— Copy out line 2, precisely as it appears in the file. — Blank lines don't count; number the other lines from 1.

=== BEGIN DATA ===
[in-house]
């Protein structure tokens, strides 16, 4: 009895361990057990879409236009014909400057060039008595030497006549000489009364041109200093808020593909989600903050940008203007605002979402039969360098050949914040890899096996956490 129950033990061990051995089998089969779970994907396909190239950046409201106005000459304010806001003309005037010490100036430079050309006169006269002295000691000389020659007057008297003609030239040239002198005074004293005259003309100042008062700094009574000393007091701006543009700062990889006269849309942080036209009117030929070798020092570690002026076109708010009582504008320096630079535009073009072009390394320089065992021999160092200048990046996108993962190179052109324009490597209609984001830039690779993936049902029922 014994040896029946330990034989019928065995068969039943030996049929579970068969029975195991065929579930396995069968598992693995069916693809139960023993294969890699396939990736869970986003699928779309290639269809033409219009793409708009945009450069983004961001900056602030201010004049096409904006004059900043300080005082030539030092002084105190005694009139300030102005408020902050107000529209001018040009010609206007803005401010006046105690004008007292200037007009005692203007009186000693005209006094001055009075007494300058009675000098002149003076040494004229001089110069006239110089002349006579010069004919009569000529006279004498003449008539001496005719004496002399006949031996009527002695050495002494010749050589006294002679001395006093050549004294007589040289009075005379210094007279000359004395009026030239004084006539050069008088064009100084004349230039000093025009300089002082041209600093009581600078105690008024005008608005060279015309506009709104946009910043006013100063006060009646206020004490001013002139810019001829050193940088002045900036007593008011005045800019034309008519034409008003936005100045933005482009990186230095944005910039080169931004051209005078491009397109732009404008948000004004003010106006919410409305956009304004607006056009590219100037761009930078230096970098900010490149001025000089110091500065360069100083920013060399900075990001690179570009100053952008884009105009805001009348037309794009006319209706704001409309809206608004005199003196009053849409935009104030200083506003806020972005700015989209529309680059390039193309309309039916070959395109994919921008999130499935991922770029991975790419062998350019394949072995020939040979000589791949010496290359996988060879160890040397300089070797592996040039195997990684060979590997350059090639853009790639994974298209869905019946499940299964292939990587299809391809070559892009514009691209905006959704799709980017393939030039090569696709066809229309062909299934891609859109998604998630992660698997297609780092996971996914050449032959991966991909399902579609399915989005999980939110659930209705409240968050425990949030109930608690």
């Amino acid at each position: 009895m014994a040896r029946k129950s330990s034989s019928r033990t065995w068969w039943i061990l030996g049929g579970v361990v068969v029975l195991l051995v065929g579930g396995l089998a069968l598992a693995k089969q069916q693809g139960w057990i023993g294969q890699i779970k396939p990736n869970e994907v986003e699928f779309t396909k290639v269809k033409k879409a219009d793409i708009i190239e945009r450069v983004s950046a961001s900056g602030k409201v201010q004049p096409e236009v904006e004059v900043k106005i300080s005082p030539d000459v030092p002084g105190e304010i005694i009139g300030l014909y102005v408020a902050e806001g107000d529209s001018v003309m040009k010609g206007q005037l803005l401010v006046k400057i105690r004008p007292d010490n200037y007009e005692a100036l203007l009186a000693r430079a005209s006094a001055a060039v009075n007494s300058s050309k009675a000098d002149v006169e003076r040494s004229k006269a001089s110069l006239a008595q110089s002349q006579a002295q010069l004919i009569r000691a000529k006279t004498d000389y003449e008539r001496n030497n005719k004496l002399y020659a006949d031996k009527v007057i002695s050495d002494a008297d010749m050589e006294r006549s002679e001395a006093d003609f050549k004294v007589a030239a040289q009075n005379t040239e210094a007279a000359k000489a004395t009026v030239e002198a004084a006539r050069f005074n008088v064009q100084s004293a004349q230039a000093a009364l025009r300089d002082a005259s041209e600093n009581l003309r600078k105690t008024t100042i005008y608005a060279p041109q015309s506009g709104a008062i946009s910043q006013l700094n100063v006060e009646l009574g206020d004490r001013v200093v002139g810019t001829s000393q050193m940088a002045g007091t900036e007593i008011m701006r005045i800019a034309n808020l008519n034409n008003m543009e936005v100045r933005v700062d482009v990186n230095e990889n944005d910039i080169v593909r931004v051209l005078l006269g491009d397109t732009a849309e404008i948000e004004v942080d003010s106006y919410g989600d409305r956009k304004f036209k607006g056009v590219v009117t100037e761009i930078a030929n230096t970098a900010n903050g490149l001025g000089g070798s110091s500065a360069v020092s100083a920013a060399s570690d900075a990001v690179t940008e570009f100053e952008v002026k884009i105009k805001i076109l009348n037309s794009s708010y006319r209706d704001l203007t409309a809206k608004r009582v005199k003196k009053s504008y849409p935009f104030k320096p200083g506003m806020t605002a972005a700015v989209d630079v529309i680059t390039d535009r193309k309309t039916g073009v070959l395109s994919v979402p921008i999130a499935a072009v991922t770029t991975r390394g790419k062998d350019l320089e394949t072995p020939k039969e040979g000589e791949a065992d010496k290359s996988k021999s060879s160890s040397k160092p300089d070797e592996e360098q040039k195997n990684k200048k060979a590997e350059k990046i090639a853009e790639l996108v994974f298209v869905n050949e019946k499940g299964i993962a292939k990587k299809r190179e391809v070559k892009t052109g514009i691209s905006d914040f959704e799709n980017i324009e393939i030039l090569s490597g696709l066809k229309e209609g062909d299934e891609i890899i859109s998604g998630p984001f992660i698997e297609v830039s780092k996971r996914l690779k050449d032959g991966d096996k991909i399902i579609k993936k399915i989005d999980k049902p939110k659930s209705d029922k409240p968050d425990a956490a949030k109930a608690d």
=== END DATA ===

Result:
């Protein structure tokens, strides 16, 4: 009895361990057990879409236009014909400057060039008595030497006549000489009364041109200093808020593909989600903050940008203007605002979402039969360098050949914040890899096996956490 129950033990061990051995089998089969779970994907396909190239950046409201106005000459304010806001003309005037010490100036430079050309006169006269002295000691000389020659007057008297003609030239040239002198005074004293005259003309100042008062700094009574000393007091701006543009700062990889006269849309942080036209009117030929070798020092570690002026076109708010009582504008320096630079535009073009072009390394320089065992021999160092200048990046996108993962190179052109324009490597209609984001830039690779993936049902029922 014994040896029946330990034989019928065995068969039943030996049929579970068969029975195991065929579930396995069968598992693995069916693809139960023993294969890699396939990736869970986003699928779309290639269809033409219009793409708009945009450069983004961001900056602030201010004049096409904006004059900043300080005082030539030092002084105190005694009139300030102005408020902050107000529209001018040009010609206007803005401010006046105690004008007292200037007009005692203007009186000693005209006094001055009075007494300058009675000098002149003076040494004229001089110069006239110089002349006579010069004919009569000529006279004498003449008539001496005719004496002399006949031996009527002695050495002494010749050589006294002679001395006093050549004294007589040289009075005379210094007279000359004395009026030239004084006539050069008088064009100084004349230039000093025009300089002082041209600093009581600078105690008024005008608005060279015309506009709104946009910043006013100063006060009646206020004490001013002139810019001829050193940088002045900036007593008011005045800019034309008519034409008003936005100045933005482009990186230095944005910039080169931004051209005078491009397109732009404008948000004004003010106006919410409305956009304004607006056009590219100037761009930078230096970098900010490149001025000089110091500065360069100083920013060399900075990001690179570009100053952008884009105009805001009348037309794009006319209706704001409309809206608004005199003196009053849409935009104030200083506003806020972005700015989209529309680059390039193309309309039916070959395109994919921008999130499935991922770029991975790419062998350019394949072995020939040979000589791949010496290359996988060879160890040397300089070797592996040039195997990684060979590997350059090639853009790639994974298209869905019946499940299964292939990587299809391809070559892009514009691209905006959704799709980017393939030039090569696709066809229309062909299934891609859109998604998630992660698997297609780092996971996914050449032959991966991909399902579609399915989005999980939110659930209705409240968050425990949030109930608690």